In Britain, significant economic problems persisted throughout the 1920s. The First World War cost Britain many of its positions of relative economic advantage: shipping never recovered from the losses of submarine warfare and the advances of competing nations; foreign investment declined as global capital increasingly moved to the United States; American banks displaced English banks as the main lenders to other European nations; coal production declined in the face of European competition, especially from French-occupied coalfields lost by Germany; and manufacturing suffered from the loss of European and colonial markets. Unemployment in Britain remained high throughout the 1920s, reaching 2 million in 1921 and then remaining at more than a million for the rest of the decade. The government, meanwhile, made financial security its priority. Domestic spending remained low relative to other European countries, as the government allowed private businesses to set their own policies on wages, hours, and conditions. The government remained committed to keeping the British pound on the gold standard, which meant that British exports were sold at inflated prices that made them less competitive with goods from other producers. Major industries, such as coal, steel, and textiles, were protected from foreign competition, which also meant that they had little incentive to update equipment, rationalize production, or diversify products. A growing wave of labor unrest had peaked in the 1926 General Strike, but the limited backing for the radical aims of trade union leadership by the government, big business, and a strong base of middle-class supporters dampened efforts to effect political change through extra-parliamentary measures. The memory of the General Strike would become an important factor in the early years of the Depression, as spreading unemployment and increasing despair led to fears of deepening class conflict and political instability. So-called depressed areas remained particular sources of chronic unemployment, hunger, and disease. In the words of historian Gordon Craig, the British economy "continued to stagnate until it was overwhelmed by the world depression."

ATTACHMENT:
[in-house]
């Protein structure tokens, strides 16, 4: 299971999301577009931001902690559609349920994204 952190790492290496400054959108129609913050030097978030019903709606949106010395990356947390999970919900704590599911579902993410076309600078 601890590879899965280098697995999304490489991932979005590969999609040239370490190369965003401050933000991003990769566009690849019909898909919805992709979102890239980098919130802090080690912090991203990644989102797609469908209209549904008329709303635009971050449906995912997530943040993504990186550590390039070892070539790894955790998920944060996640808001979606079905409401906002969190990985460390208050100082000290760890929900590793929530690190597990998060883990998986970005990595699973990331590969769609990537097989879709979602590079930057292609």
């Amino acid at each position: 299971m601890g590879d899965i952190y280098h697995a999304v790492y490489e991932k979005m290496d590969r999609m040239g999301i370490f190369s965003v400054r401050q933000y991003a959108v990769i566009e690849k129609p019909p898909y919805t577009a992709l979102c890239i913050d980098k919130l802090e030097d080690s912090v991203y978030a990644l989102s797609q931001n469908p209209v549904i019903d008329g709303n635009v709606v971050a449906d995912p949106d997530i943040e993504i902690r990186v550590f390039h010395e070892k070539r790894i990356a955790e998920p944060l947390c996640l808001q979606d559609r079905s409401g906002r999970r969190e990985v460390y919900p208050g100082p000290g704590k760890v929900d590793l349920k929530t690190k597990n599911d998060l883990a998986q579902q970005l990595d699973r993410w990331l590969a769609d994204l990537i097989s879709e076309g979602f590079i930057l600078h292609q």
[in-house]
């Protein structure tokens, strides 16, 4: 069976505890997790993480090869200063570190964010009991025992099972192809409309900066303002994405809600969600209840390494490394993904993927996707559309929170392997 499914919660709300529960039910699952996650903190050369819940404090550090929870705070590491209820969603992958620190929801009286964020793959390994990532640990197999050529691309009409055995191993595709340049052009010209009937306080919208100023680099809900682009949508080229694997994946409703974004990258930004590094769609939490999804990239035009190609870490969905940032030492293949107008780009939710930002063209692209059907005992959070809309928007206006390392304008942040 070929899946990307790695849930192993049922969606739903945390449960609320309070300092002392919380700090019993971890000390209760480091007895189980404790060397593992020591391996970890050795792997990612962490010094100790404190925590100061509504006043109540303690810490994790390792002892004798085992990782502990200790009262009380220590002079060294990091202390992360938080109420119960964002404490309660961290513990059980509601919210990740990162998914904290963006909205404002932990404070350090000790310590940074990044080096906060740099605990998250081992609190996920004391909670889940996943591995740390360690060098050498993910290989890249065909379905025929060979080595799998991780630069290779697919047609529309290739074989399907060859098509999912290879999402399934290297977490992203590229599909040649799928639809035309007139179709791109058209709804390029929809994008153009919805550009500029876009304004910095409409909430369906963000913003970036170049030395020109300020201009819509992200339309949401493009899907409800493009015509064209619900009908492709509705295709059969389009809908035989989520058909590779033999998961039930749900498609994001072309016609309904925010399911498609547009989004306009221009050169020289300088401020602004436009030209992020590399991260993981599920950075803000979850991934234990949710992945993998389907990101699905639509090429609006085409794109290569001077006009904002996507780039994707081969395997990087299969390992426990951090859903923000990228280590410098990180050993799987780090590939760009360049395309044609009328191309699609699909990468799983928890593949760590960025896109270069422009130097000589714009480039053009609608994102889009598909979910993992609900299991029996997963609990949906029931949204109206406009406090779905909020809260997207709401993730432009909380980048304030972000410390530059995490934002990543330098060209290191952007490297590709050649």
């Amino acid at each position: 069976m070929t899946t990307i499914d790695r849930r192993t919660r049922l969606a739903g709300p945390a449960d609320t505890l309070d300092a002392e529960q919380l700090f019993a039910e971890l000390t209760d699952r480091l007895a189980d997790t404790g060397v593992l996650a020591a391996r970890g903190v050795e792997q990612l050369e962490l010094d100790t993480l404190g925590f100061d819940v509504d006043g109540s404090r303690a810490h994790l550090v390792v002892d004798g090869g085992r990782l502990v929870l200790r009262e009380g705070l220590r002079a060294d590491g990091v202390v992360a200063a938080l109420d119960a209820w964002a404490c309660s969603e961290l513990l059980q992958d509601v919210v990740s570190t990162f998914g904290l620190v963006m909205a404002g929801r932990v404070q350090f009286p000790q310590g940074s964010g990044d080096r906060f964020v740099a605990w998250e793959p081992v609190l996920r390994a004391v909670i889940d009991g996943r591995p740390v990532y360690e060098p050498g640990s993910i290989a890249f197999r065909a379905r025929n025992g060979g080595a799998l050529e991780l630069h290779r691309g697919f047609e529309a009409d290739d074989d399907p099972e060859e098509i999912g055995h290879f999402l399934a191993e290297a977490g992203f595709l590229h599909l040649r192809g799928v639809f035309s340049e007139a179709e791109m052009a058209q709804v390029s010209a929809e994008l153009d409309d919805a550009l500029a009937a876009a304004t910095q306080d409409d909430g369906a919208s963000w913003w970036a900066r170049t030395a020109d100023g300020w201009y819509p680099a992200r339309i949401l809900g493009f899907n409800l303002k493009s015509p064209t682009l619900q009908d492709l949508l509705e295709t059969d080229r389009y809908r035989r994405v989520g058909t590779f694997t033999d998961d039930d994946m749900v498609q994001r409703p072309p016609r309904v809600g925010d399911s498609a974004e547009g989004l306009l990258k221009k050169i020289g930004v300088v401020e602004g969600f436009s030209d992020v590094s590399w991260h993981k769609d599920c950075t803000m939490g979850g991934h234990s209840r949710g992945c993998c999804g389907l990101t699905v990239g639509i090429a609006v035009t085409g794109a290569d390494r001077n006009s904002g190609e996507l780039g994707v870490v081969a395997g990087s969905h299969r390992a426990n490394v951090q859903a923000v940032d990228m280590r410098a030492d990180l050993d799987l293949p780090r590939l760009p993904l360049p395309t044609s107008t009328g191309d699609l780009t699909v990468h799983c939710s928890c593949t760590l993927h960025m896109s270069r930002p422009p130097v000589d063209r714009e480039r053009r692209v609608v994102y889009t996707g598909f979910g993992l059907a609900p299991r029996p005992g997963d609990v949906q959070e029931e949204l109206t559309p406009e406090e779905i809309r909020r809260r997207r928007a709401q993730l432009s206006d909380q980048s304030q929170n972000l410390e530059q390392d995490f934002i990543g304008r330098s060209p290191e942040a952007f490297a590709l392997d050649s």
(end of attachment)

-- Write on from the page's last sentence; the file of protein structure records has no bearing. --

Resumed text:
France's Prosperity

Unlike Great Britain, France's economic situation improved markedly during the 1920s. Because the fighting of World War I caused so much damage to France's productive capacity, the government was forced to invest heavily in postwar reconstruction. As a result, French steel, coal, and textile production acquired more advanced machinery and adopted more effective techniques, which gave France a competitive advantage over countries that had not been forced to modernize, such as Britain. Postwar political settlements had awarded to France some of Germany's most productive territories, which also stabilized the French economy. At the same time, the French government remained deeply in debt, while continuing to demand excessive reparations payments from Germany. Although the government did gradually implement tax reforms to spread the burden of payments more evenly across society, the value of the French currency remained high as the government adhered to the gold standard, and the growth of international tourism poured additional funds into the French economy. According to Craig, France experienced "years of solid prosperity" in the period from 1926 to 1932.